This tax year (2020/21) you can invest up to £20,000 into ISAs, which is the same as last year. You can either put the full allowance into a cash ISA, or you can put it into a stocks and shares ISA.
However, the Junior ISA allowance has jumped significantly, rising from £4,368 to £9,000.
Alternatively, you can split your allowance and put some into a cash ISA and the rest into stocks and shares.
If you've yet to decide whether or not to make the most of your ISA allowance, here are five good reasons an ISA makes sense.
1) They don't count towards your personal savings allowance
Up until April 2016, if you had money held in a savings account, you had to pay income tax on any interest you earned. In comparison, interest earned in cash ISAs has always been tax-free.
However, thanks to the introduction of the personal savings allowance, basic rate taxpayers can earn up to £1,000 of savings interest a year in any savings account tax-free, while higher rate taxpayers can earn £500.
This means ISAs might not seem so attractive. But the big advantage they have is that any interest you earn from an ISA won't count towards your personal savings allowance, so it's still worth saving in one, particularly if you have a lot of savings or are a higher rate taxpayer. You can find out more about the personal savings allowance in our article.
If you invest in a stocks and shares ISA, any profits you make will be free of Capital Gains Tax (CGT), which would be payable if you invested outside an ISA.
2) You don't lose access to your cash
Many people steer clear of ISAs because they think they have to lock their cash away for the long term. However, plenty of cash ISAs are easy access accounts so you can make withdrawals whenever you need to.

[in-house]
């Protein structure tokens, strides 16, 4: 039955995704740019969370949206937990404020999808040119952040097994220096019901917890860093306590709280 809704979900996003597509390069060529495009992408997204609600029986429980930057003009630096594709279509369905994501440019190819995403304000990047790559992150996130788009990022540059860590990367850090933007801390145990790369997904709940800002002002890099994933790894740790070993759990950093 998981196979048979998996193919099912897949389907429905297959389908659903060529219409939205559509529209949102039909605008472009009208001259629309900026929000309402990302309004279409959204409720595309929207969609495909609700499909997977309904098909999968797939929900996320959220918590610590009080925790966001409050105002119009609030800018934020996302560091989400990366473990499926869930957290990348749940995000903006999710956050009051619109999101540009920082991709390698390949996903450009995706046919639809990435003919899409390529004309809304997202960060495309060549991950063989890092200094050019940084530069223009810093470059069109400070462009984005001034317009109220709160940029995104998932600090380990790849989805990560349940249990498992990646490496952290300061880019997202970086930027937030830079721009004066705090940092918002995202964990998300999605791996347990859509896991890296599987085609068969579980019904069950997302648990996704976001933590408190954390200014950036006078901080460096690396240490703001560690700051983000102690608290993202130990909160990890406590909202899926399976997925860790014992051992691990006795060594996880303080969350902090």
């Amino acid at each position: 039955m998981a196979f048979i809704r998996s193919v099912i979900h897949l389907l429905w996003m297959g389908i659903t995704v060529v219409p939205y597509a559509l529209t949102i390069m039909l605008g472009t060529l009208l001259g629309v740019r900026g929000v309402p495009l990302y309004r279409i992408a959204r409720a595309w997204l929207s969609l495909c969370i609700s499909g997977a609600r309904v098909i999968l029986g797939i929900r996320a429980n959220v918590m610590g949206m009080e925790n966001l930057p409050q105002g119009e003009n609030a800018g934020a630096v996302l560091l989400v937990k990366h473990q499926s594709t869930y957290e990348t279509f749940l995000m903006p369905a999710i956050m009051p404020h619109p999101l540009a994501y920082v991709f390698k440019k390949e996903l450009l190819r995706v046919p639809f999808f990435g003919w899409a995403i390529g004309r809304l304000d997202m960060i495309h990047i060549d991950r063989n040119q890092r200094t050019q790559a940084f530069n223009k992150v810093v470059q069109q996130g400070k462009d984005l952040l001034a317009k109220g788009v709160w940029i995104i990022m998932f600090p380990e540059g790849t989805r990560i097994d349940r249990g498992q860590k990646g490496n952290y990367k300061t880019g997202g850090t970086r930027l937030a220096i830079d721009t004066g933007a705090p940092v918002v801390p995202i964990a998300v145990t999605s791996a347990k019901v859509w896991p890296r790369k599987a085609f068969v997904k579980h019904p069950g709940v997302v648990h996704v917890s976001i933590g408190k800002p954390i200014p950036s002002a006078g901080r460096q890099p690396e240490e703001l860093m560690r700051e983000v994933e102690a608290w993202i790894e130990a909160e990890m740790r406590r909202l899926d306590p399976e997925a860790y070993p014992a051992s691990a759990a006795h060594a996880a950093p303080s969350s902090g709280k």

And the good news is, as of April 6, 2016, ISAs have become more flexible. Whereas previously, if you invested the full £20,000 into a cash ISA and then made a withdrawal, you could not top up the account again in the same tax year, you can now replace any cash you have withdrawn (up to the ISA limit).
3) You can move your money to a better deal
If your ISA isn't performing as you'd hoped, then you can move your money into a different account - so long as it accepts 'transfers in'. You can also transfer from a cash ISA to a stocks and shares ISA, and vice versa.
However, avoid just cashing in your ISA to move your money across as you will lose the tax-free benefits of your ISA. Instead, you'll need to give your current provider instructions to transfer it to your new provider, which usually involves filling out a simple form.
4) You can start with just £1
You don't need thousands of pounds in the bank to open an ISA. Many cash ISAs can be opened with a minimum investment of just £1. If you want to open a stocks and shares ISA, most funds will accept monthly contributions starting from either £25 or £50.
Drip feeding your money into stocks and shares can also help smooth out stock market volatility, as you buy more shares when prices fall and fewer when they rise, and you don't have to worry so much about picking the right time to invest.
5) You can choose your own level of risk
If you are prepared to accept a higher level of risk in return for potentially higher rewards than a cash ISA can offer, a stocks and shares ISA could be a great place to start.
You can hold a wide range of investments in a stocks and shares ISA, including open ended investment companies (oeics) and exchange traded funds (ETFs), as well as individual company shares, funds holding shares or bonds and investment trusts.
Remember that the returns you receive will depend entirely on the performance of the fund or funds you have chosen to invest in. Shares can go down as well as up, so there is a risk that you may not get back as much as you put in. Visit our stocks and shares ISA page to find out more.
Please note: Any rates or deals mentioned in this article were available at the time of writing. Click on a highlighted product and apply direct.